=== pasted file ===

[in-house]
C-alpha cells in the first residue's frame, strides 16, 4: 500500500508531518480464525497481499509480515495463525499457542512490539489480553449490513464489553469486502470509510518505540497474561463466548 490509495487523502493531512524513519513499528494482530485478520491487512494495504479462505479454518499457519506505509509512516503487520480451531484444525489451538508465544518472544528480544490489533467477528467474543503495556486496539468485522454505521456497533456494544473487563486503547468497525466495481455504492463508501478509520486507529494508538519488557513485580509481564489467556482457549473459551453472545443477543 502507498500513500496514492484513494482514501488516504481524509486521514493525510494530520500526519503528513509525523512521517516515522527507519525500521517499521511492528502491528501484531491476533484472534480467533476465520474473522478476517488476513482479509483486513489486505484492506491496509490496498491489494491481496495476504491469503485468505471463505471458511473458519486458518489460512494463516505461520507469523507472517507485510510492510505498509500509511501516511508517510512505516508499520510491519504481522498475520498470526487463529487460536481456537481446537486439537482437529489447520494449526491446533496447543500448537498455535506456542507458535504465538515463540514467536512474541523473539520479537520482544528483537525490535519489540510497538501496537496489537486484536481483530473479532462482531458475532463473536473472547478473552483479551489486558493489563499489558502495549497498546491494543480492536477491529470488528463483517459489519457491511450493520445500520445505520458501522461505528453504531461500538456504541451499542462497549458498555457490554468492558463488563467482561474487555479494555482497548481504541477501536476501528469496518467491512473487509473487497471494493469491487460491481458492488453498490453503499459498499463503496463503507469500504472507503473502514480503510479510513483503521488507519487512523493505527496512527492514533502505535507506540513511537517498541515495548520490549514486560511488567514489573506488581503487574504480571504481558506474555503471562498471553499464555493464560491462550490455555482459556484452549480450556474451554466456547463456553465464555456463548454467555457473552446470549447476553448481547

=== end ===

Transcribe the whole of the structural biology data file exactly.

[in-house]
C-alpha cells in the first residue's frame, strides 16, 4: 500500500508531518480464525497481499509480515495463525499457542512490539489480553449490513464489553469486502470509510518505540497474561463466548 490509495487523502493531512524513519513499528494482530485478520491487512494495504479462505479454518499457519506505509509512516503487520480451531484444525489451538508465544518472544528480544490489533467477528467474543503495556486496539468485522454505521456497533456494544473487563486503547468497525466495481455504492463508501478509520486507529494508538519488557513485580509481564489467556482457549473459551453472545443477543 502507498500513500496514492484513494482514501488516504481524509486521514493525510494530520500526519503528513509525523512521517516515522527507519525500521517499521511492528502491528501484531491476533484472534480467533476465520474473522478476517488476513482479509483486513489486505484492506491496509490496498491489494491481496495476504491469503485468505471463505471458511473458519486458518489460512494463516505461520507469523507472517507485510510492510505498509500509511501516511508517510512505516508499520510491519504481522498475520498470526487463529487460536481456537481446537486439537482437529489447520494449526491446533496447543500448537498455535506456542507458535504465538515463540514467536512474541523473539520479537520482544528483537525490535519489540510497538501496537496489537486484536481483530473479532462482531458475532463473536473472547478473552483479551489486558493489563499489558502495549497498546491494543480492536477491529470488528463483517459489519457491511450493520445500520445505520458501522461505528453504531461500538456504541451499542462497549458498555457490554468492558463488563467482561474487555479494555482497548481504541477501536476501528469496518467491512473487509473487497471494493469491487460491481458492488453498490453503499459498499463503496463503507469500504472507503473502514480503510479510513483503521488507519487512523493505527496512527492514533502505535507506540513511537517498541515495548520490549514486560511488567514489573506488581503487574504480571504481558506474555503471562498471553499464555493464560491462550490455555482459556484452549480450556474451554466456547463456553465464555456463548454467555457473552446470549447476553448481547